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What is Passive Solar?  --  Ideas for Passive Solar
Last Updated on:  06/25/2015 06:31 AM

Why Passive Solar Works

The earth's axis is tilted, we learned that in elementary school.  As a result of the earth's tilt, the sun rises lower in the winter sky and rises higher in the summer sky.  In planning for passive solar in our homes, we must remember that in a Northern Hemisphere, the winter sun rises in the South East, stays low in the South sky, and then sets in the South West.  The summer sun rises more in the North East, quickly gains height to a higher elevation than in winter, and then sets back in the North West. 

So the best things to do in the Northern Hemisphere are:

  • Let the sunshine in to heat a thermal mass.  Orient the house such that the major axis runs east-west.  

  • Carefully place the windows.  Limit the number and size of windows on the Northern side of the house, to reduce Summer heating of the interior. Place more windows on the Southern side of the house.  Use wide eaves and tall shade trees to limit solar radiation in the Summer, yet provide plenty of solar heating in the Winter. Clerestory windows and dormers can bring winter light into otherwise dark areas of the house (minimize skylight use). Use a solar path chart to design a building so that low winter sun shines in and high summer sun is blocked by effective use of windows, overhangs and shade.

  • High R values with minimal air leaks are key to any low-energy house.  Do a blower door test to verify house tightness. Invest in a high performance ventilation system; an air to air heat exchanger recovers the heat in exhausted ventilation air.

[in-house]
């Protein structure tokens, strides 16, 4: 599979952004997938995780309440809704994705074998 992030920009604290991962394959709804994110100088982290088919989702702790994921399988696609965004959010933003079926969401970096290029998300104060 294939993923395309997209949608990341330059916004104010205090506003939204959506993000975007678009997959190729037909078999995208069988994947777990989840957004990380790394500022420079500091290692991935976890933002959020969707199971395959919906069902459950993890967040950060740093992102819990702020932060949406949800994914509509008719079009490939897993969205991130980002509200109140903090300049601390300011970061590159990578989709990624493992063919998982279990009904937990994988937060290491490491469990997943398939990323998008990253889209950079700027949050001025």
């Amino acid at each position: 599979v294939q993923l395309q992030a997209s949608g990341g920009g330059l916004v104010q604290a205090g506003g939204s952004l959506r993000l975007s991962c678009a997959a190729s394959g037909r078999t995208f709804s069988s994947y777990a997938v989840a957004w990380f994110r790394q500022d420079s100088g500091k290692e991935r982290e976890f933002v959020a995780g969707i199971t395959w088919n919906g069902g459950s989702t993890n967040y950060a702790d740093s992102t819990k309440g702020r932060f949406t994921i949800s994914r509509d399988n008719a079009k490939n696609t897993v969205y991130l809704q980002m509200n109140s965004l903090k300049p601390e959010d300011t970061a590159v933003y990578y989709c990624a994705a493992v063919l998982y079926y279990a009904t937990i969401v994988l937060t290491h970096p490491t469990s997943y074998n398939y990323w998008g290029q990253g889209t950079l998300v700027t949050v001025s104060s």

• Thermal mass, inside the building, moderates temperature swings by storing heat during the day and releasing it a night. Materials commonly used for mass include water, concrete, masonry, and earth. Keep the mass at 3-4 thick, and keep it in the direct sun for best effectiveness. Mass must be carefully balanced with glazing area to perform properly in a given climate.

  • Do your homework before building.  Time spent on the building site observing sun, wind, rain, and ground water pays off in selecting the ideal location and design for the house.

In colder climates, it's important to store as much of the incoming solar energy during the day as possible, and then allow it to continue heating the house during the night.  The best way to store this heat is in a large thermal mass.  One popular (and patented) way to do this is with a thick slab floor.  This floor could be solid concrete, or a layer of rock.  Since the incoming sunlight will only heat the South side of the slab (via the windows) several ingenious methods have been devised to circulate air through the slab.  This air serves to moderate the temperature of the slab during the day, and help heat the air within the house during the night.  

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Passive Solar Links

CEPHEUS:Cost Efficient Passive Houses as European Standards - Austria 
National Home Plans Inc :Browse through home plans, many featuring energy-efficient "passive-solar design," Charles Koty, A.I.A. Order plans by phone, fax or mail.

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